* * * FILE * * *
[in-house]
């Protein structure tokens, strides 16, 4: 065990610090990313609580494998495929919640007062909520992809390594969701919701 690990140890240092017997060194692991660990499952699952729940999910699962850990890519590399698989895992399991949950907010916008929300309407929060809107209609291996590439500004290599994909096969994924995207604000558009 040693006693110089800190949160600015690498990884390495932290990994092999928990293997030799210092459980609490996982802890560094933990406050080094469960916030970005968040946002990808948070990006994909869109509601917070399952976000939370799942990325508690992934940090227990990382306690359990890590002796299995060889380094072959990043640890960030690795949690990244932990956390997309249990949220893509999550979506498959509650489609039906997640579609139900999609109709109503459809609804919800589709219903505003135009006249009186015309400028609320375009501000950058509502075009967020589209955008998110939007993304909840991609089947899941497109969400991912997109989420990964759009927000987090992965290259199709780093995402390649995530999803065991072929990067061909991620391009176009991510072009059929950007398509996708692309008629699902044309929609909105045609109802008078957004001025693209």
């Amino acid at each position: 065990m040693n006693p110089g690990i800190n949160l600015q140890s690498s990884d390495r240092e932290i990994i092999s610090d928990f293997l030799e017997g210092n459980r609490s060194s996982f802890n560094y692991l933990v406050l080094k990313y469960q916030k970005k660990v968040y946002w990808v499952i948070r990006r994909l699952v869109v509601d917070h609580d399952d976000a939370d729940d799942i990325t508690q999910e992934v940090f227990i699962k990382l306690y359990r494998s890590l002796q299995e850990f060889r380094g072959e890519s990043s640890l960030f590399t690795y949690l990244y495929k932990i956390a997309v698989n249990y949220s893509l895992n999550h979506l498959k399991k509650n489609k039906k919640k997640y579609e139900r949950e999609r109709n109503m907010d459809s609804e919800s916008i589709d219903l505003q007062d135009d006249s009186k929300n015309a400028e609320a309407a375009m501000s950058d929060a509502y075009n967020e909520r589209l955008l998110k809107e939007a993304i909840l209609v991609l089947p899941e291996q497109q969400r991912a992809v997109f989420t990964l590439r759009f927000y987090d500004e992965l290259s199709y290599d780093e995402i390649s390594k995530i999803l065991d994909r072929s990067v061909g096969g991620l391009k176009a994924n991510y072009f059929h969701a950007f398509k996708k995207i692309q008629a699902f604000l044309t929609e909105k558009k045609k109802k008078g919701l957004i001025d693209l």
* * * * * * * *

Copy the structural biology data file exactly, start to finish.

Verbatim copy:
[in-house]
């Protein structure tokens, strides 16, 4: 065990610090990313609580494998495929919640007062909520992809390594969701919701 690990140890240092017997060194692991660990499952699952729940999910699962850990890519590399698989895992399991949950907010916008929300309407929060809107209609291996590439500004290599994909096969994924995207604000558009 040693006693110089800190949160600015690498990884390495932290990994092999928990293997030799210092459980609490996982802890560094933990406050080094469960916030970005968040946002990808948070990006994909869109509601917070399952976000939370799942990325508690992934940090227990990382306690359990890590002796299995060889380094072959990043640890960030690795949690990244932990956390997309249990949220893509999550979506498959509650489609039906997640579609139900999609109709109503459809609804919800589709219903505003135009006249009186015309400028609320375009501000950058509502075009967020589209955008998110939007993304909840991609089947899941497109969400991912997109989420990964759009927000987090992965290259199709780093995402390649995530999803065991072929990067061909991620391009176009991510072009059929950007398509996708692309008629699902044309929609909105045609109802008078957004001025693209």
């Amino acid at each position: 065990m040693n006693p110089g690990i800190n949160l600015q140890s690498s990884d390495r240092e932290i990994i092999s610090d928990f293997l030799e017997g210092n459980r609490s060194s996982f802890n560094y692991l933990v406050l080094k990313y469960q916030k970005k660990v968040y946002w990808v499952i948070r990006r994909l699952v869109v509601d917070h609580d399952d976000a939370d729940d799942i990325t508690q999910e992934v940090f227990i699962k990382l306690y359990r494998s890590l002796q299995e850990f060889r380094g072959e890519s990043s640890l960030f590399t690795y949690l990244y495929k932990i956390a997309v698989n249990y949220s893509l895992n999550h979506l498959k399991k509650n489609k039906k919640k997640y579609e139900r949950e999609r109709n109503m907010d459809s609804e919800s916008i589709d219903l505003q007062d135009d006249s009186k929300n015309a400028e609320a309407a375009m501000s950058d929060a509502y075009n967020e909520r589209l955008l998110k809107e939007a993304i909840l209609v991609l089947p899941e291996q497109q969400r991912a992809v997109f989420t990964l590439r759009f927000y987090d500004e992965l290259s199709y290599d780093e995402i390649s390594k995530i999803l065991d994909r072929s990067v061909g096969g991620l391009k176009a994924n991510y072009f059929h969701a950007f398509k996708k995207i692309q008629a699902f604000l044309t929609e909105k558009k045609k109802k008078g919701l957004i001025d693209l």